In order to choose between concrete pavers and poured concrete, it is first necessary to have a good understanding of what each one of them is. Poured concrete is often referred to as concrete flatwork, because after a framework is setup and the moist concrete is poured into that framework, you can achieve a perfectly flat and uniformly even surface. Concrete paving and flatwork is very often used to install driveways, patios, foundations for houses, and sidewalks, because the flat and even surface is essential for those structures.
Concrete pavers on the other hand, are interlocking, pre-formed pieces which must be individually laid by hand to create a driveway or walkway, and have already been formed and hardened at the factory which produces them. If you’re a commercial contractor or a property manager who has to decide on which kind of driveway or walkway should be installed at a location, the considerations below should help you decide which is the better fit for your project.
Depending on what kind of structure you’re planning to build, aesthetics may or may not come into play at all. For instance, a homeowner might try to achieve a specific effect by having concrete pavers laid down as a driveway or walkway, as a contrasting feature against shrubbery growing in the yard. This might also be the strategy for a backyard patio, where more of an artistic effect might be the goal. Some concrete pavers can help the cause for aesthetics considerably, since they can be dyed to achieve color coordination, and can be shaped to generate additional visual appeal.
All this is not to say that pavers will automatically get the nod over poured concrete every time with regard to aesthetics, and in fact some installers of concrete flatwork can produce visually stunning work. However, as a general rule, if aesthetics are one of your criteria for the kind of result you’re looking for, concrete pavers will probably be your best bet.
Both concrete pavers and poured concrete are extremely durable, and both will last for decades, assuming they are not subject to abuse like having extremely heavy vehicles rolling over them. In terms of weathering, concrete pavers may be slightly more prone to develop problems in northern climes, where the freeze-thaw cycle triggers regular expansion and contraction of joints, and the application of rock salt for melting snow and ice can exacerbate the situation.
Over a long period of time, it’s possible for cracks to form in concrete, and that would call for the services of a concrete repair contractor, so that either repairs or partial replacement could be implemented. Concrete pavers are not exempt from the long-term possibilities of deterioration though, since over time they can become loosened in place, and some kind of repair action will then become necessary. Other than these relatively minor drawbacks with each system, they can both be expected to provide great service over a period of at least several decades.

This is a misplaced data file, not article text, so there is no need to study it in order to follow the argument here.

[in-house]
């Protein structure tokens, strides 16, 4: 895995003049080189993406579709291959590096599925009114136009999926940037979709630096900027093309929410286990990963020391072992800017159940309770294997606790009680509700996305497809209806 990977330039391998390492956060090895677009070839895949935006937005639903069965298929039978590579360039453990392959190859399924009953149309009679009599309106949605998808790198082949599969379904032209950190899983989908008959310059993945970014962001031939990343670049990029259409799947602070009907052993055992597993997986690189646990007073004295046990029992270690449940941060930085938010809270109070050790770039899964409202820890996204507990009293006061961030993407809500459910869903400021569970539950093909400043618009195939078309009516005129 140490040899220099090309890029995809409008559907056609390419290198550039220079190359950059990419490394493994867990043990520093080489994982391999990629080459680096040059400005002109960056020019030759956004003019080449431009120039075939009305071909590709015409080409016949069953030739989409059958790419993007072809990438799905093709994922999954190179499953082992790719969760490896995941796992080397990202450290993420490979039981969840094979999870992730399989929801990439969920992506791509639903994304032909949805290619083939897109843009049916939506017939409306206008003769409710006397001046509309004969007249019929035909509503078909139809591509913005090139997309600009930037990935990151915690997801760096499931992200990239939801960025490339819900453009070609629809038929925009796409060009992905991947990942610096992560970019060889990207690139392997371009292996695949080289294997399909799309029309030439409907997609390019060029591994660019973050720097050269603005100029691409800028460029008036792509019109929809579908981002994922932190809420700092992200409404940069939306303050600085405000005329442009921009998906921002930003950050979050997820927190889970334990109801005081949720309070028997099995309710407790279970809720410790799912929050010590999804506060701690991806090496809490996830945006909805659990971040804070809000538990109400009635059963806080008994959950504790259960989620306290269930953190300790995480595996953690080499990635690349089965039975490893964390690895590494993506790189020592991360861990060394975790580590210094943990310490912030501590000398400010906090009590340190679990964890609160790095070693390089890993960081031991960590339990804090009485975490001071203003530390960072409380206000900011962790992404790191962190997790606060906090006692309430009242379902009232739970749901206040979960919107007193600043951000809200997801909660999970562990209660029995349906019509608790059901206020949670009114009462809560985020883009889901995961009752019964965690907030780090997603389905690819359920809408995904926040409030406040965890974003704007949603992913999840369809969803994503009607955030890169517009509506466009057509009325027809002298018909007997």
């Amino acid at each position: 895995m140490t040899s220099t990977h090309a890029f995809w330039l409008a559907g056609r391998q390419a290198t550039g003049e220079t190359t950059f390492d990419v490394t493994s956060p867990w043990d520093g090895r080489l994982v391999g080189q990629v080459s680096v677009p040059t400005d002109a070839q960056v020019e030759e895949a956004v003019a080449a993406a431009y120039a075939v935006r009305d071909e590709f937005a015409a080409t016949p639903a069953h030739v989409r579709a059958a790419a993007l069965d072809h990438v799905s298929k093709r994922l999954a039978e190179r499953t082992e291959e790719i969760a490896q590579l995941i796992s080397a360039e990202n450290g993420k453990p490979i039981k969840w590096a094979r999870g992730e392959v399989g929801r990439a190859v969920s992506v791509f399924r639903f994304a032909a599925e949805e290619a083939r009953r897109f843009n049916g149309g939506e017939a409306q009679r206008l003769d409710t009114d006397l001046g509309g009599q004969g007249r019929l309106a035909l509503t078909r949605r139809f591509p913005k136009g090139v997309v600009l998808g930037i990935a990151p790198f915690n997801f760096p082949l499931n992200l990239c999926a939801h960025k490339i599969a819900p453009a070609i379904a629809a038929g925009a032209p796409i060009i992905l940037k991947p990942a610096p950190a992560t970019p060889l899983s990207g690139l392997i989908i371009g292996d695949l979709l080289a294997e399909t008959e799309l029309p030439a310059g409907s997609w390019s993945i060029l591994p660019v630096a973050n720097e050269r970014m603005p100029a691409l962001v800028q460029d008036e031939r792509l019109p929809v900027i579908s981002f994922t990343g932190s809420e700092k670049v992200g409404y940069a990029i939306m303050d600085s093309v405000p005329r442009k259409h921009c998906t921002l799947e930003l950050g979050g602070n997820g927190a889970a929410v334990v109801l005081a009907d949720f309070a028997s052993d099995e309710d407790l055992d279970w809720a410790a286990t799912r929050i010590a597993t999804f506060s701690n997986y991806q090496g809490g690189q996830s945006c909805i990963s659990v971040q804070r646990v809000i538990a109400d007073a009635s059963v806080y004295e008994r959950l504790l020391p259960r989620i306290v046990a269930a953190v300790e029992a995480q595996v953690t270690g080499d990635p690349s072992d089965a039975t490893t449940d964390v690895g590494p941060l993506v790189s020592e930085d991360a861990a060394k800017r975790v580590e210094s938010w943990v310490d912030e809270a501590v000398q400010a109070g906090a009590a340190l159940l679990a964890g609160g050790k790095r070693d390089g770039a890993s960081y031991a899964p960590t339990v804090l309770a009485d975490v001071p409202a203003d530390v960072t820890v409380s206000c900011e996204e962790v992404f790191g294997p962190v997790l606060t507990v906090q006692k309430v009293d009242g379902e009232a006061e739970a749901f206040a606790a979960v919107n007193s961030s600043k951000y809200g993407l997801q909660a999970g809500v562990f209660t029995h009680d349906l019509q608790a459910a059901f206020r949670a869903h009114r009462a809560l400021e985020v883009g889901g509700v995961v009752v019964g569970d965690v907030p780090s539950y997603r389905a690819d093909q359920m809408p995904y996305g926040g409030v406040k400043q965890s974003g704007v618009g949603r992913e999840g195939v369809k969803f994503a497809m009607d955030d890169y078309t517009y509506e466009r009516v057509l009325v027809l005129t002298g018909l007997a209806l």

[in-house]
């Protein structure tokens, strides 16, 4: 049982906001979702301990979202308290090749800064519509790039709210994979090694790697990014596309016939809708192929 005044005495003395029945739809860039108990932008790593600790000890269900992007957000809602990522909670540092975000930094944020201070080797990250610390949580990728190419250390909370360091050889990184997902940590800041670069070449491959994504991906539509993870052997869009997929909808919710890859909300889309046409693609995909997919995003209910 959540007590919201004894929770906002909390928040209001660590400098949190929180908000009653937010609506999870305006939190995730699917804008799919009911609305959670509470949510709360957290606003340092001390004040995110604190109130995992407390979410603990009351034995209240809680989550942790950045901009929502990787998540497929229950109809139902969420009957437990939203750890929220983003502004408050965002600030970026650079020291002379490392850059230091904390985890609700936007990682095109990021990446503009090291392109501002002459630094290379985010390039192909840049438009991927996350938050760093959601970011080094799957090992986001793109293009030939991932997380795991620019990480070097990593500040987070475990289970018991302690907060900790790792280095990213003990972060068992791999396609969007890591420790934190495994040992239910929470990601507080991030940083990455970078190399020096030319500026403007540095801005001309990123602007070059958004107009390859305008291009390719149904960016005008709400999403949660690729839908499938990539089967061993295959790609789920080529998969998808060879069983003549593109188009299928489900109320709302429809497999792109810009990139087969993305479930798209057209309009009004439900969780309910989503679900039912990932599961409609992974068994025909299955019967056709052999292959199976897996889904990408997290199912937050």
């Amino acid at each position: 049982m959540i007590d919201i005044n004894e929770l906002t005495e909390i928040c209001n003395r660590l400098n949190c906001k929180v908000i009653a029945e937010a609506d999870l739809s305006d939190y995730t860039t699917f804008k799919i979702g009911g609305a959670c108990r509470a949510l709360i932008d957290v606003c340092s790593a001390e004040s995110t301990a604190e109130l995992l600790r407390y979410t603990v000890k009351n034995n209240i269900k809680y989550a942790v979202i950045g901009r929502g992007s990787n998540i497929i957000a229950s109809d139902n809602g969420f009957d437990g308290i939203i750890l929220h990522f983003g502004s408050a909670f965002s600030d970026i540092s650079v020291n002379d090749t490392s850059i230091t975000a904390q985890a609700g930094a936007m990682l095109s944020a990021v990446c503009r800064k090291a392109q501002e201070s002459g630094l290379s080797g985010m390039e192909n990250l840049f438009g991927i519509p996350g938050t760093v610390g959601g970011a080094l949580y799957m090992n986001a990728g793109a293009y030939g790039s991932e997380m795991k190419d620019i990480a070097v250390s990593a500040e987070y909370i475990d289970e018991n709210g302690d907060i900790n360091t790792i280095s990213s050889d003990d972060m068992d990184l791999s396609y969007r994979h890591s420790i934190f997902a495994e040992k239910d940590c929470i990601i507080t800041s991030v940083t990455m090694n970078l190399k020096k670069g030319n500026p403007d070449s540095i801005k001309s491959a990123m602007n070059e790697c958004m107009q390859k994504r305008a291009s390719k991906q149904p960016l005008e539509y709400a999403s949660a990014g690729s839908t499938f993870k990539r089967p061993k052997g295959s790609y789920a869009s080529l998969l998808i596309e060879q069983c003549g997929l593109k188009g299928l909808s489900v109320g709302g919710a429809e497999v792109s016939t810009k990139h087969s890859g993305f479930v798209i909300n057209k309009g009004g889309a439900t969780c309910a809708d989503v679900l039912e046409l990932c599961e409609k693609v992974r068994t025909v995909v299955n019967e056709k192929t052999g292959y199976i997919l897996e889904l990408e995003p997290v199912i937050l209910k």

In terms of strength, both these systems can provide extraordinary strength, with a few considerations that are worth pointing out. Concrete pavers do not generally have a strong underlayment, so there isn’t usually the kind of support you would have from a poured concrete system, which is supported by either stone or aggregate materials. Also, poured concrete can be reinforced with rebar, which are steel bars that add tremendous strength to the concrete. Concrete reinforced with rebar can support very heavy weights without cracking, as long as the underlayment was installed correctly, so there is no kind of shifting underneath.
In this category, there is a clear winner, and that’s the poured concrete process used in commercial concrete construction. This of course is not so difficult to understand, given the fact that individual pieces of concrete pavers must be manufactured and shipped out to a location, as opposed to having a concrete mixer truck deliver poured concrete to the desired location. Part of that higher cost is also due to the fact that concrete pavers must be installed one at a time, in a manual process that takes time and care in order to get it right.
It can be expected that concrete pavers will cost somewhere between 50% and 100% more than a poured concrete structure will cost. If you are installing multiple walkways or driveways at an apartment complex for instance, the total cost of such a project would quickly soar if you were to use concrete pavers, rather than poured concrete.
Ease of Installation
As mentioned above, ease of installation definitely favors poured concrete, since the process is much simpler and much quicker. Once the framework has been constructed (usually of wood), and the underlayment has been installed (usually aggregate material or stone), the moist concrete can be poured, spread, and evened out by an experienced flatwork specialist. Concrete pavers on the other hand, must be set in place piece by piece, with each one carefully interlocked to its neighbors. While an experienced paver layer can work fairly quickly and efficiently, the process itself cannot rival the speed and ease at which poured concrete is installed.
Concrete Paving and Flatwork in the Kansas City Area
Commercial contractors in need of concrete flatwork and paving service in the region around Kansas City, Missouri, and Kansas City, Kansas, should contact K&E Flatwork, LLC, for any project involving poured concrete flatwork. With years of experience in the business and multiple crews available for fast scheduling, your project won’t have to wait long periods of time, and delay the overall progress of your construction project. Call K&E Flatwork today with any inquiries you might have, or to discuss poured concrete options or flatwork repair for your project.